January 24, 2010

Taiwan’s Sexy, Delicious Food on a Stick …

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Hello again. Welcome back to beautiful Ithaca, land of chapped lips and unattractive winter boots. I hope you all had a great break — though I’m not sure it could have been as interesting as mine.

You see, my roommate hails from this lovely island off the coast of China: Taiwan. I needed no more convincing from her to go than, “There’s really yummy food. And cute boys.” Sign me up!

There was a minor detail, however: Though my roommate’s Chinese is effectively fluent, mine was limited to two phrases, each of which took me three months to learn: Wo xiang chi beijing kaoya (I want to eat Peking Duck) and Qing gei wo yi ping pi jiu (I would like a beer, please). You can see how this might be problematic. Regardless, I landed on the mainland — perhaps one of 12 Puerto Ricans that the country of Taiwan has ever seen— eager to improve my Chinese.

Understandably, my roommate hated me at this point, as I grilled her throughout the entire 14-hour monstrosity of a flight in order to improve my speaking by the time we landed.

I ended up leaving the plane knowing how to count to and write the numbers one through three (one line, two lines, and three lines … well, it was a feat for me.) So now, I guess, I can order three Peking ducks and two beers, if I felt so inclined. At this rate, I would leave Taiwan a drunk, triple coronary waiting to happen—which does not necessarily sound all that bad.

Very early in my trip, however, I noticed something interesting. Though I was not the only white person on the block, I was getting stares. Not just the occasional oh-wow-that’s-a-great-pair-of-shoes-stare. Oh no. Not even the subtly-turn-around-and-look-at-her-butt-stare. I’m talking mouth gaping, eyes wide, head turn 180° type stares.

Now I will admit, I am basically the sexiest person I know. But even for me, this was excessive. I asked my roommate, but she could offer no explanation. I like to think it was because people were mistaking me for Angelina Jolie.

After a brief moment, and after the second starer (who, I might add, turned out to be incredibly foxy), I quickly got over the excess attention and turned my mind to more important matters, food.

In any country, for me, cuisine is a make or break deal. Seriously, I have the stomach of a 460-pound man. My appetite is a bit small, but if at least one person tells me it’s edible, chances are it’ll be in my mouth before they have a chance to explain what it is.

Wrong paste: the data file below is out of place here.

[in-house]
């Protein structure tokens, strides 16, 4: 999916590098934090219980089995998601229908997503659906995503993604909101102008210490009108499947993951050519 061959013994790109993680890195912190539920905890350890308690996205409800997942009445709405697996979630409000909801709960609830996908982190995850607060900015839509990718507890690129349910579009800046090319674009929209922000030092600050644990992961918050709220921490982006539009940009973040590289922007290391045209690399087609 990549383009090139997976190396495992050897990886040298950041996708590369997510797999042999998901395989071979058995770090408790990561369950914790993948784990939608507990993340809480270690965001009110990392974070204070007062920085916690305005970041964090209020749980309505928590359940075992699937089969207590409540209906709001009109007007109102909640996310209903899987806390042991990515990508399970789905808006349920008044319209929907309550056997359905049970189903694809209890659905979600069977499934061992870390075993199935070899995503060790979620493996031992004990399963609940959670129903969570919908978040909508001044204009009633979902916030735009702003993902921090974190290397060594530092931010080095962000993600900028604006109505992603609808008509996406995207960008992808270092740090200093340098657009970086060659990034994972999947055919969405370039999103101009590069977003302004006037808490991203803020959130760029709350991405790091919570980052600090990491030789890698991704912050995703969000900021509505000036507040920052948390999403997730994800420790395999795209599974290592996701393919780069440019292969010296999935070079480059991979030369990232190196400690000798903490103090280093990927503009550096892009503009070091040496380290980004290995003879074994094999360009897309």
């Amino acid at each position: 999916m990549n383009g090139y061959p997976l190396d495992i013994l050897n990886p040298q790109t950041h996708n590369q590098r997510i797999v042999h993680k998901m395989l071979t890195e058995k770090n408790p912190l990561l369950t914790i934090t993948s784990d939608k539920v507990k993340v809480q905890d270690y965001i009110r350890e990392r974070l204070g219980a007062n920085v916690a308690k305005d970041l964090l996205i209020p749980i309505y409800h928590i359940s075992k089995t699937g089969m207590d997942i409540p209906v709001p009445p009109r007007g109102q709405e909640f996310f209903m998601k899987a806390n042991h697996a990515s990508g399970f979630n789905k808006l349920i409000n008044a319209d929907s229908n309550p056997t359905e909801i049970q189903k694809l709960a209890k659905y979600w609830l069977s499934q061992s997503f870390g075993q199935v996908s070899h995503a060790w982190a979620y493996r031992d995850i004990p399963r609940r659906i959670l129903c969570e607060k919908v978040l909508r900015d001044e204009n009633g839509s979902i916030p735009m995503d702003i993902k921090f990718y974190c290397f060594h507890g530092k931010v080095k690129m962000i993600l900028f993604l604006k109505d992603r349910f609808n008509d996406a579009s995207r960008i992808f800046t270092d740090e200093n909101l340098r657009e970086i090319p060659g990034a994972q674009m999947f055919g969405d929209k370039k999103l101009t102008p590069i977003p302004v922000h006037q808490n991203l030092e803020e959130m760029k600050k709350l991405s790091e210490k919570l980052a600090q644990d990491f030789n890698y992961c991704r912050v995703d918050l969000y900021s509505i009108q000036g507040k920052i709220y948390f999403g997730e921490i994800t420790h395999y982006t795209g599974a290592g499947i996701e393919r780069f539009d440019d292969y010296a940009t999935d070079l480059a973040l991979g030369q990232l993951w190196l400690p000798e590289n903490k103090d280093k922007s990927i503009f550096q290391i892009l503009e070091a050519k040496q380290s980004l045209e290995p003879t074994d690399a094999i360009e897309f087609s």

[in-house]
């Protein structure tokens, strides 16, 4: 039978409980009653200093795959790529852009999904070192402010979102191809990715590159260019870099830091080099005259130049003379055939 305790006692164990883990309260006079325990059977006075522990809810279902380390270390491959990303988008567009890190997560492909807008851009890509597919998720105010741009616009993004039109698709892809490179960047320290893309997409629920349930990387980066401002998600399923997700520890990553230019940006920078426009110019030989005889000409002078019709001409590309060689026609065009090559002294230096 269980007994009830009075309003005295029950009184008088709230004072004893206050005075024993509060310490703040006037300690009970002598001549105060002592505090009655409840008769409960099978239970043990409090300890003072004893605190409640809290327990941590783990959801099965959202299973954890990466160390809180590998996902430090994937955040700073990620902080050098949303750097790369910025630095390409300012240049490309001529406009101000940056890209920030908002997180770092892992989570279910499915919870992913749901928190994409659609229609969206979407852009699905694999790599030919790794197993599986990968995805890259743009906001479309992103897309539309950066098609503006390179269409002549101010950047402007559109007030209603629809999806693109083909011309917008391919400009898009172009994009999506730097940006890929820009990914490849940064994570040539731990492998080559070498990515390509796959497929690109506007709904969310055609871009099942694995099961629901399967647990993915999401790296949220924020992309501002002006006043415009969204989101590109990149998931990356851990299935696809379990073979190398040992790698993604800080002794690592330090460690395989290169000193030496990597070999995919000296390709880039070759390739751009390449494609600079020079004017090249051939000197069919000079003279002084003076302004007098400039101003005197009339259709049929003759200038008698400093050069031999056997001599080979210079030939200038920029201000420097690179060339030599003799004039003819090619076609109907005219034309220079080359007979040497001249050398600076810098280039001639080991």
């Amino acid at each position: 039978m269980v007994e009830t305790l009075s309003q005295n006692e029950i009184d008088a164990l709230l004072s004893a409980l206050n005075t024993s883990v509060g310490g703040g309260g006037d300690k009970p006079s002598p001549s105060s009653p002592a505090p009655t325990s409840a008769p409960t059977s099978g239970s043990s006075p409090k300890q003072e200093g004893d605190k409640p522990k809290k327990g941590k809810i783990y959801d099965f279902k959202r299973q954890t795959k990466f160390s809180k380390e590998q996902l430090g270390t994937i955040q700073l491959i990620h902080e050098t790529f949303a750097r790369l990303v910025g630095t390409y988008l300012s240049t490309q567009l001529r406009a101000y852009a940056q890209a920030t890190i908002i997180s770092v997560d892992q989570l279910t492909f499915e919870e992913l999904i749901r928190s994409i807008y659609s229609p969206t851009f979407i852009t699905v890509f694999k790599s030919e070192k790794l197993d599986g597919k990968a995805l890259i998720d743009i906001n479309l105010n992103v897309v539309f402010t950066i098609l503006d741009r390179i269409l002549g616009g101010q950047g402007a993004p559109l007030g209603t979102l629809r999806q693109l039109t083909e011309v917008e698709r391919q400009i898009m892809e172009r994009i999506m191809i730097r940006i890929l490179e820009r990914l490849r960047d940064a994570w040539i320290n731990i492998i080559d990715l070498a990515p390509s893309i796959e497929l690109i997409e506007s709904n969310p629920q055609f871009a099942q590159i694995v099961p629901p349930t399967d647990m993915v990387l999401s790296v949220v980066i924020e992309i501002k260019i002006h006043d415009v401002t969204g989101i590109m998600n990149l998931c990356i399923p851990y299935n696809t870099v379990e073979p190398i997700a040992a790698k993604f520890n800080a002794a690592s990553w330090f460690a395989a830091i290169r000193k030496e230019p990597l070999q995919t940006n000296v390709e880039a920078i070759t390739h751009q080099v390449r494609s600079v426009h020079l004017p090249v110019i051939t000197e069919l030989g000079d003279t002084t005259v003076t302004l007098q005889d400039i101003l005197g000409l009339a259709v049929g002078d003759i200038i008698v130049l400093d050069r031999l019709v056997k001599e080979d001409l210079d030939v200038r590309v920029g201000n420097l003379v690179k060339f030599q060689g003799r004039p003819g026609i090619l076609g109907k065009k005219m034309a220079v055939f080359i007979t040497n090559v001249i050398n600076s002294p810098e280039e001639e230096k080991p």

This habit has led me to paths of deliciousness (head cheese) and paths of not so deliciousness (do not, for the love of god, ever eat an ostrich burger.) If there’s a food I don’t like, chances are there’s a preparation I do. So I had high expectations for Taiwan.

Apparently, Taipei is renown for its night markets. To me, there is something incredibly sexy about food on a stick.

Among my roommate’s family, however, night markets are also renown for the chronic diarrhea they induce. This is not so sexy.

But then I heard that they had pig’s blood-rice cakes on a stick, anonymous-meat sausages, congealed duck blood, stinky tofu, and fried shrimp heads. You can see where my priorities lie.

Normally, you’re supposed to ease yourself into street food. Get used to the different organisms floating about. And certainly not drink any street drinks not in a bottle.

I followed exactly none of these points.

Upon returning home, I felt a slight shard of regret. So I took about 15 Pepto-Bismol … you know, just in case. I figured that would cover me for the night.

The next morning, I beelined for the bathroom. And… nothing. For four days, in fact. Nothing. You get a new lease on life after that.

All that being said, I highly recommend Taiwan. Now, given this review, I’m not counting on the Taiwan tourist agency to hire me any time soon. But I have returned to Cornell with a lot more than I left it with: a list of foods that would gross out any sorority recruit at a party, a ton of misspelled clothing, 3,000 Hello Kitty pencils, and … oh yeah, I learned a new phrase too: Wo xiang ni de mama.

Cristina Stiller is a sophomore in the College of Arts and Sciences. She may be reached at [email protected]. Believe You Me appears alternate Mondays this semester.

Original Author: Cristina Stiller